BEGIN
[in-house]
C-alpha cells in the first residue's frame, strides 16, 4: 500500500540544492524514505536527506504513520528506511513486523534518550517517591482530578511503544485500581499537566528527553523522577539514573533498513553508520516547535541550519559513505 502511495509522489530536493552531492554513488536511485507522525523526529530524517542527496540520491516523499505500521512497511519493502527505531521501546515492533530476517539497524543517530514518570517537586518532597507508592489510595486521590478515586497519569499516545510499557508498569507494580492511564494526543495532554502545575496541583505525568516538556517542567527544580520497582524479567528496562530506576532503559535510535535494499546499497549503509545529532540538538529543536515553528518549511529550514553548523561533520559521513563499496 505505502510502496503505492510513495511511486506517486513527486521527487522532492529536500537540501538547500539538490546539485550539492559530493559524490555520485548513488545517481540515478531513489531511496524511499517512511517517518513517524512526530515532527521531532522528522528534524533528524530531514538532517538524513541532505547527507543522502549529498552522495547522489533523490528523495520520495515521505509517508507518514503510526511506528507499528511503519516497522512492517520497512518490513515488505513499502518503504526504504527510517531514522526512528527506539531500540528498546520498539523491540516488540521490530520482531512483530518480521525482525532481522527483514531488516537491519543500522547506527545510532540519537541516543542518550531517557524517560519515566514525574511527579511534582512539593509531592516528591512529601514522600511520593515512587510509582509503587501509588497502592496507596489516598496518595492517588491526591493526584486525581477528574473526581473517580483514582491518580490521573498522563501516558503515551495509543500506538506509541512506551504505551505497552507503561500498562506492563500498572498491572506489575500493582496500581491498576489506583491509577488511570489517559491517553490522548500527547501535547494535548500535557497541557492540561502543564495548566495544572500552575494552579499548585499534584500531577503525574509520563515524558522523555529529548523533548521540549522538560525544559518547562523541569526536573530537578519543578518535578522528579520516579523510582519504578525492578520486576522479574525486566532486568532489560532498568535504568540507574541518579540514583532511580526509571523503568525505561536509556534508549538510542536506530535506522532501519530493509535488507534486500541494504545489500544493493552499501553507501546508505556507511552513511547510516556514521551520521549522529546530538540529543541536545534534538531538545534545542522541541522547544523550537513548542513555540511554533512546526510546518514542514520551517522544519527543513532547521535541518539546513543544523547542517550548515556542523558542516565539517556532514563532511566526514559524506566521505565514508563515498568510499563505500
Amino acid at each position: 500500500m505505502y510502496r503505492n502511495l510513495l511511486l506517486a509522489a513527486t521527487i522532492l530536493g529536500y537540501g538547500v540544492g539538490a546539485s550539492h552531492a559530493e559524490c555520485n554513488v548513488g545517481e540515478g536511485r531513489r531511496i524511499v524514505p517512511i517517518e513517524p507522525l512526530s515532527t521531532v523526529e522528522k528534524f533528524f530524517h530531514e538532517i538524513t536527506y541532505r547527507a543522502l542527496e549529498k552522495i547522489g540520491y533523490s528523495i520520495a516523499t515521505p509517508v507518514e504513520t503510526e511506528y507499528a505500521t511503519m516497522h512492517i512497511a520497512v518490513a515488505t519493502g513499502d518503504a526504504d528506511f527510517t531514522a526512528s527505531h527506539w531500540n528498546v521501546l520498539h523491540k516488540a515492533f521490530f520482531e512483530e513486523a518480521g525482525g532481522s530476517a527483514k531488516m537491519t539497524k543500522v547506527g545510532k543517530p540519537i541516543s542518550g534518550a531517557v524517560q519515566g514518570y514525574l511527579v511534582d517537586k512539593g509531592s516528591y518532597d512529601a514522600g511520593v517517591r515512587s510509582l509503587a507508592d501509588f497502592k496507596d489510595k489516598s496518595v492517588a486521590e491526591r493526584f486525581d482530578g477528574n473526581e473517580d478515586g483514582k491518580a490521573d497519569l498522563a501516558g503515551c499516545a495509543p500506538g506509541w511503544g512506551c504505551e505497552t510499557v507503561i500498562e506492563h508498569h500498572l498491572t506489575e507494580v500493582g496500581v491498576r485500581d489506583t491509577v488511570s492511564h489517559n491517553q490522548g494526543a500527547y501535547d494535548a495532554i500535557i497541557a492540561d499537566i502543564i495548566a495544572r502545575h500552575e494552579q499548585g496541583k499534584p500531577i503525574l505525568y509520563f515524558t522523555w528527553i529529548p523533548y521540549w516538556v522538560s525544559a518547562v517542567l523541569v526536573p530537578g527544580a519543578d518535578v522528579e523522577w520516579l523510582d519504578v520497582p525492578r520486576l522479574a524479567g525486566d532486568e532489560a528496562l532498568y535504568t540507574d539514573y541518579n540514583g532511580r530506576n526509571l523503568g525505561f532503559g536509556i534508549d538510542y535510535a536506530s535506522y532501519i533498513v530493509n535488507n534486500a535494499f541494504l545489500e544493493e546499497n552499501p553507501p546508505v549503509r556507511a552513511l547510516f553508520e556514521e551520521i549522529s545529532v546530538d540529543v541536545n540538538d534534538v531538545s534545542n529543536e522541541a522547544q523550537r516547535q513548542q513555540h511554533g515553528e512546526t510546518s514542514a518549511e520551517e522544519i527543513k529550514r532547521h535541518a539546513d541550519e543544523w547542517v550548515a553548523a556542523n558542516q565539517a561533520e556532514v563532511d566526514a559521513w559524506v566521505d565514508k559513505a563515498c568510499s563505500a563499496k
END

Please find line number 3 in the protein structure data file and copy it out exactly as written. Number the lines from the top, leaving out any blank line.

Amino acid at each position: 500500500m505505502y510502496r503505492n502511495l510513495l511511486l506517486a509522489a513527486t521527487i522532492l530536493g529536500y537540501g538547500v540544492g539538490a546539485s550539492h552531492a559530493e559524490c555520485n554513488v548513488g545517481e540515478g536511485r531513489r531511496i524511499v524514505p517512511i517517518e513517524p507522525l512526530s515532527t521531532v523526529e522528522k528534524f533528524f530524517h530531514e538532517i538524513t536527506y541532505r547527507a543522502l542527496e549529498k552522495i547522489g540520491y533523490s528523495i520520495a516523499t515521505p509517508v507518514e504513520t503510526e511506528y507499528a505500521t511503519m516497522h512492517i512497511a520497512v518490513a515488505t519493502g513499502d518503504a526504504d528506511f527510517t531514522a526512528s527505531h527506539w531500540n528498546v521501546l520498539h523491540k516488540a515492533f521490530f520482531e512483530e513486523a518480521g525482525g532481522s530476517a527483514k531488516m537491519t539497524k543500522v547506527g545510532k543517530p540519537i541516543s542518550g534518550a531517557v524517560q519515566g514518570y514525574l511527579v511534582d517537586k512539593g509531592s516528591y518532597d512529601a514522600g511520593v517517591r515512587s510509582l509503587a507508592d501509588f497502592k496507596d489510595k489516598s496518595v492517588a486521590e491526591r493526584f486525581d482530578g477528574n473526581e473517580d478515586g483514582k491518580a490521573d497519569l498522563a501516558g503515551c499516545a495509543p500506538g506509541w511503544g512506551c504505551e505497552t510499557v507503561i500498562e506492563h508498569h500498572l498491572t506489575e507494580v500493582g496500581v491498576r485500581d489506583t491509577v488511570s492511564h489517559n491517553q490522548g494526543a500527547y501535547d494535548a495532554i500535557i497541557a492540561d499537566i502543564i495548566a495544572r502545575h500552575e494552579q499548585g496541583k499534584p500531577i503525574l505525568y509520563f515524558t522523555w528527553i529529548p523533548y521540549w516538556v522538560s525544559a518547562v517542567l523541569v526536573p530537578g527544580a519543578d518535578v522528579e523522577w520516579l523510582d519504578v520497582p525492578r520486576l522479574a524479567g525486566d532486568e532489560a528496562l532498568y535504568t540507574d539514573y541518579n540514583g532511580r530506576n526509571l523503568g525505561f532503559g536509556i534508549d538510542y535510535a536506530s535506522y532501519i533498513v530493509n535488507n534486500a535494499f541494504l545489500e544493493e546499497n552499501p553507501p546508505v549503509r556507511a552513511l547510516f553508520e556514521e551520521i549522529s545529532v546530538d540529543v541536545n540538538d534534538v531538545s534545542n529543536e522541541a522547544q523550537r516547535q513548542q513555540h511554533g515553528e512546526t510546518s514542514a518549511e520551517e522544519i527543513k529550514r532547521h535541518a539546513d541550519e543544523w547542517v550548515a553548523a556542523n558542516q565539517a561533520e556532514v563532511d566526514a559521513w559524506v566521505d565514508k559513505a563515498c568510499s563505500a563499496k